Who remembers 2008? People thought we were all gonna die because they switched on the Large Hadron Collider, Breaking Bad premiered, Barack Obama was elected, the financial system collapsed and led to a worldwide recession that ruined people’s lives and that we’re just barely getting out of. Good times.
Wait. That last thing? That wasn’t good times? Oh. You’re right. But at least it’s something we can talk about on today’s blog, because debt-related loan modifications are back in style, baby.
To refresh your memory: a loan modification is, as the name indicates, a change made to the terms of a loan by the lender(s). This is usually negotiated with help from a legal professional, a dedicated settlement company, or even government aid if the borrowers meet certain criteria. Note the difference with forbearance, which provides short-term relief, whereas a modification is a long-haul solution.
A lot of people might need to resort to a modification in times of financial duress, and that number skyrocketed during the housing crisis. Desperate to avoid foreclosure, borrowers flocked to extend their repayment time or alter their interest rate – only to be denied without justification. In response, California passed the Home Owners Bill of Rights (HOBR) in 2013, which, among other things, supposedly facilitated communication between borrowers and lenders, forcing said lenders to explicitly state why the modification was being denied. Great! What could go wrong?
Well, lenders simply answered that they didn’t “have contractual authority to modify the loan because of servicing agreement limitation.” Which is an answer, inasmuch as it is a collection of words that vaguely address the salient point, but which also isn’t an answer by virtue of clarifying nothing.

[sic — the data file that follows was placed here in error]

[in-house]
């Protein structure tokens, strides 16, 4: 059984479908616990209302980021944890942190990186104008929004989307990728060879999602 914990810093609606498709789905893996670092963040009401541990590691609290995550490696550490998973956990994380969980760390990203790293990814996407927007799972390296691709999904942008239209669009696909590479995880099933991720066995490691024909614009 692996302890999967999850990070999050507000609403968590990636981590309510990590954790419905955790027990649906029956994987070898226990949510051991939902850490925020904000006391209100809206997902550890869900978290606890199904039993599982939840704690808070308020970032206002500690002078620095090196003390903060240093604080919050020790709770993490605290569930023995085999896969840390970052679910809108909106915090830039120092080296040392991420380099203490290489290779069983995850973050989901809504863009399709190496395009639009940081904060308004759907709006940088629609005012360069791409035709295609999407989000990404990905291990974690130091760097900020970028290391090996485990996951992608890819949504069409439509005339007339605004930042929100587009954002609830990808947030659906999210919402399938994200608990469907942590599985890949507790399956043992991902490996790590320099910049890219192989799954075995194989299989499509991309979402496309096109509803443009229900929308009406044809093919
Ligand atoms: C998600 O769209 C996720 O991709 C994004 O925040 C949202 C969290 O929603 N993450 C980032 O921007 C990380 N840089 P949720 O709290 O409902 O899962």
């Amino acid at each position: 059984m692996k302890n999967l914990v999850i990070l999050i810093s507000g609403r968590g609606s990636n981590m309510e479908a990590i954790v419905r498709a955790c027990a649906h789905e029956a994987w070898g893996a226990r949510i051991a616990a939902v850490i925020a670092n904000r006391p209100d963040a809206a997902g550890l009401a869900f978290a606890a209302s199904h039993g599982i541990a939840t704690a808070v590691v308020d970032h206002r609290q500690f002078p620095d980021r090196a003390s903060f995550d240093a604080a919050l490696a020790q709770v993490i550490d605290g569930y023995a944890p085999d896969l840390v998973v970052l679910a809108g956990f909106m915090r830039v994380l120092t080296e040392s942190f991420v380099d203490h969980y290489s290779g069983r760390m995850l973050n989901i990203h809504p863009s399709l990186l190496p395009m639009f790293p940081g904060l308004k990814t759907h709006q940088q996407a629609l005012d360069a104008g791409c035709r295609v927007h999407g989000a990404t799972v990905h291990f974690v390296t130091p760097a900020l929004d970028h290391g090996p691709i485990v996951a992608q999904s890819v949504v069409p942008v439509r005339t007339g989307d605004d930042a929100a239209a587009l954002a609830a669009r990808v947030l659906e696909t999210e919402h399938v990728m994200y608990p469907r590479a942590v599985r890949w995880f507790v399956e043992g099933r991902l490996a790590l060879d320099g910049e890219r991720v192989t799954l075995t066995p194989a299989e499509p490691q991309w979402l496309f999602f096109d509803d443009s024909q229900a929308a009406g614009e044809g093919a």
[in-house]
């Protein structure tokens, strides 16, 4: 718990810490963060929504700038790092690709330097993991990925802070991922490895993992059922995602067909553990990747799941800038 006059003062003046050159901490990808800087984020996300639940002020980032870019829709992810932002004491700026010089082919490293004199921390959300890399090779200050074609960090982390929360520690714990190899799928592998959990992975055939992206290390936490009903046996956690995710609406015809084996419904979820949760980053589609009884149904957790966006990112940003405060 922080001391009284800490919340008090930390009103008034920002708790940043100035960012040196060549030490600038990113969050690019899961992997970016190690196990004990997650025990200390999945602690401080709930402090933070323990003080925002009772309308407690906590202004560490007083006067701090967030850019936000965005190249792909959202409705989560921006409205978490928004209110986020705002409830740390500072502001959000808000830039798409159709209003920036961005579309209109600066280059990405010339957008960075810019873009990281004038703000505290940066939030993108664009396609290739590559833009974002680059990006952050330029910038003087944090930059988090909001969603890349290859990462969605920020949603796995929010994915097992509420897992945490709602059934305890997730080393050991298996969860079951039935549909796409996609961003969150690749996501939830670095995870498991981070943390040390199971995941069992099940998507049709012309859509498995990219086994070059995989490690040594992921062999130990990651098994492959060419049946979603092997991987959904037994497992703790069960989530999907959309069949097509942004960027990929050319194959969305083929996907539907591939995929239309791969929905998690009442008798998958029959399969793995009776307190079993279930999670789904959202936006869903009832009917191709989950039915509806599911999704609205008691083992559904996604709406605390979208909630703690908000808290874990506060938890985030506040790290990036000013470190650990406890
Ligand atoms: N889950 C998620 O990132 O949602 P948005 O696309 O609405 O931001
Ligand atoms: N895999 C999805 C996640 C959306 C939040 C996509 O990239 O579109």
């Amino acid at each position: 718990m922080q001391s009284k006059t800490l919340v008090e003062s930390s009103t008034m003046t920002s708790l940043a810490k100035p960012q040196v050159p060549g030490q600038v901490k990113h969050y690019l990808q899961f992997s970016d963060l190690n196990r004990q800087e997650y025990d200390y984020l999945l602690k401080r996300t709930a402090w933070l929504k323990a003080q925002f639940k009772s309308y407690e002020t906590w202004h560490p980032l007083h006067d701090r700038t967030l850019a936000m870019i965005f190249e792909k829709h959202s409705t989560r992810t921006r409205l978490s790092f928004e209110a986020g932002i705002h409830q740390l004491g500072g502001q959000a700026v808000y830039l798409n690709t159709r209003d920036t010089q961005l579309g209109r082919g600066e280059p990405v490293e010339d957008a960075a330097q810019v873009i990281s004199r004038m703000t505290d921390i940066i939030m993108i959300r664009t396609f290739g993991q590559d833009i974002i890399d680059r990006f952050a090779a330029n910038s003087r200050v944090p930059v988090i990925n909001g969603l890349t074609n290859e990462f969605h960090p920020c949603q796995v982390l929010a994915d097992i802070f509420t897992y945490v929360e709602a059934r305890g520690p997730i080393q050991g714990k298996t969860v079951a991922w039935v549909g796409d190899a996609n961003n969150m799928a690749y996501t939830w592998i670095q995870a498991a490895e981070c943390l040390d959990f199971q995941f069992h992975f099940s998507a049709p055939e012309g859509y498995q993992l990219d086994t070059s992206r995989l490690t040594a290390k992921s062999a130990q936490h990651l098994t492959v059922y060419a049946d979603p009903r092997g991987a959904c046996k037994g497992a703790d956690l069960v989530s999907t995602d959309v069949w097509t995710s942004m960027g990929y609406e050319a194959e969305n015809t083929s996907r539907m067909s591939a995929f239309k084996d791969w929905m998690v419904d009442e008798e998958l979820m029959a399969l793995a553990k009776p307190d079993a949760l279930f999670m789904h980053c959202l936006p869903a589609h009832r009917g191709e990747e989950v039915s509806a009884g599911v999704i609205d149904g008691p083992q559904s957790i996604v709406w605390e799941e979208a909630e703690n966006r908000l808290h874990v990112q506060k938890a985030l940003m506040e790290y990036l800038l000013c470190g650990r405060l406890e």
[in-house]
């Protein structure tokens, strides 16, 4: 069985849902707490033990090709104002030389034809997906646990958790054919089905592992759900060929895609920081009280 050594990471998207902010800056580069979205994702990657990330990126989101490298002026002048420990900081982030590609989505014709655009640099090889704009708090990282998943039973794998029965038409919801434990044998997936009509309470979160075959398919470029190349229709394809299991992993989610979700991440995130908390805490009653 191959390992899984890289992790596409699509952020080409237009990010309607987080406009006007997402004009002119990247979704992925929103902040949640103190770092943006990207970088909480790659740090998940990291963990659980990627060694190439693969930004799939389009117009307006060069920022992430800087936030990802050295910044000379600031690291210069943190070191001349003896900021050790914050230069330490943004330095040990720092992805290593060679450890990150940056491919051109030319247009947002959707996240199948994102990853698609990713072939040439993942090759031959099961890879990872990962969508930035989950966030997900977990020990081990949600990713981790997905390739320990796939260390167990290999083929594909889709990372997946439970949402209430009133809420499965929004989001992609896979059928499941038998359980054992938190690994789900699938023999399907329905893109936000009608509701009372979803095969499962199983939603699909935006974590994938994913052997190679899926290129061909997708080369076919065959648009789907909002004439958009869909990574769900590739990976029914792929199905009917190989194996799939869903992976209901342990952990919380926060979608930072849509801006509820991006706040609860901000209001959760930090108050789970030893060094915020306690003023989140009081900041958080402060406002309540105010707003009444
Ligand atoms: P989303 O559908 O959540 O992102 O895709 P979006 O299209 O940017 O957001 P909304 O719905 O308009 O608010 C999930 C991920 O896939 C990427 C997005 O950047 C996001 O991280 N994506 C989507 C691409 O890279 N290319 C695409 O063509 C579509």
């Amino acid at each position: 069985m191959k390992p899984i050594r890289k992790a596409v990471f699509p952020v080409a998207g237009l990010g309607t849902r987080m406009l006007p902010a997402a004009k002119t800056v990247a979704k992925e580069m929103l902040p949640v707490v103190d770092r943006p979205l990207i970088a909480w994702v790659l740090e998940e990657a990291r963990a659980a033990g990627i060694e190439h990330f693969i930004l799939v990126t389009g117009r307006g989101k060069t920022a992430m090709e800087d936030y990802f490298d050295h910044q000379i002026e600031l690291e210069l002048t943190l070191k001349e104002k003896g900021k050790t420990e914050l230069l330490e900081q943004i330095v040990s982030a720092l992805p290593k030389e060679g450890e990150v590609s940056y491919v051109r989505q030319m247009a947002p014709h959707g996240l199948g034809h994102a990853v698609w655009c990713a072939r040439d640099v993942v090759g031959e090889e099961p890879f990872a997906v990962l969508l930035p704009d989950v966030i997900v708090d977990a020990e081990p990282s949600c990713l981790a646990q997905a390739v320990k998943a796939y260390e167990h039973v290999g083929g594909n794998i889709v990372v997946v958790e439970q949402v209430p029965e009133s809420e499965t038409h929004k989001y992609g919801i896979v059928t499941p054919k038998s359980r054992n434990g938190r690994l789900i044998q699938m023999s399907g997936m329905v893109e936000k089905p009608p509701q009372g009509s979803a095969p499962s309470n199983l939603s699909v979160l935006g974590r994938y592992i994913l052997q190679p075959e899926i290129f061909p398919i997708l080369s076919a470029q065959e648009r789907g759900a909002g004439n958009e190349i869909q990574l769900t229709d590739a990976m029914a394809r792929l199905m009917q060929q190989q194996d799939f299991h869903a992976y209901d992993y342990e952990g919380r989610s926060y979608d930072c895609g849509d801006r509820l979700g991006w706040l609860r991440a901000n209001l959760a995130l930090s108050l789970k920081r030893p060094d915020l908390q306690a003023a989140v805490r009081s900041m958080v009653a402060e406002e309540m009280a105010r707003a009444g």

Most people took this answer lying down, and had to leave their homes behind. When you’re totally focused on scraping by, moving, keeping your family together, it can be tough to think about legal matters. I’d wager most of the public don’t know their rights, or their options. But some do, and more and more people began litigating lenders and services over non-compliance with the mandates of the law. Though many cases petered out, one was recently resolved in a very interesting way: Potocki v. Wells Fargo Bank.
Thaddeus Potocki, destined for great things by nominative determinism, and Kelly Davenport, two plaintiff-borrowers, sued Wells Fargo and other providers after encountering just the problem described above. As with so many others, Potocki’s case was dismissed at first, but an appeal by the prosecution argued that a forbearance agreement forced Wells Fargo to modify their loans, the first ruling was erroneous, the denial of modification was too vague to satisfy Civil Code section 2923.61, and the whole situation had led to emotional distress. The Appellate Court agreed that the denial was too vague, and reversed the dismissal, stating that a servicer must provide “specific reasons for the investor disallowance.” The case was remanded and is ongoing, but it sure looks like the tried and tested line of “no contractual authority” won’t cut it anymore.
What does that mean for the rest of us? There’s a good chance Potocki v. Wells Fargo will mark a change in the way servicers handle loan modifications. Greater transparency can only ultimately be positive for everyone involved, but we’ve seen with the establishment of HOBR itself that people will find loopholes to keep doing what they want… at least, for a while. Keep your eyes peeled for further developments on the case, and in the meantime, it might be worth consulting a lawyer if you’re looking for a loan modification of your own.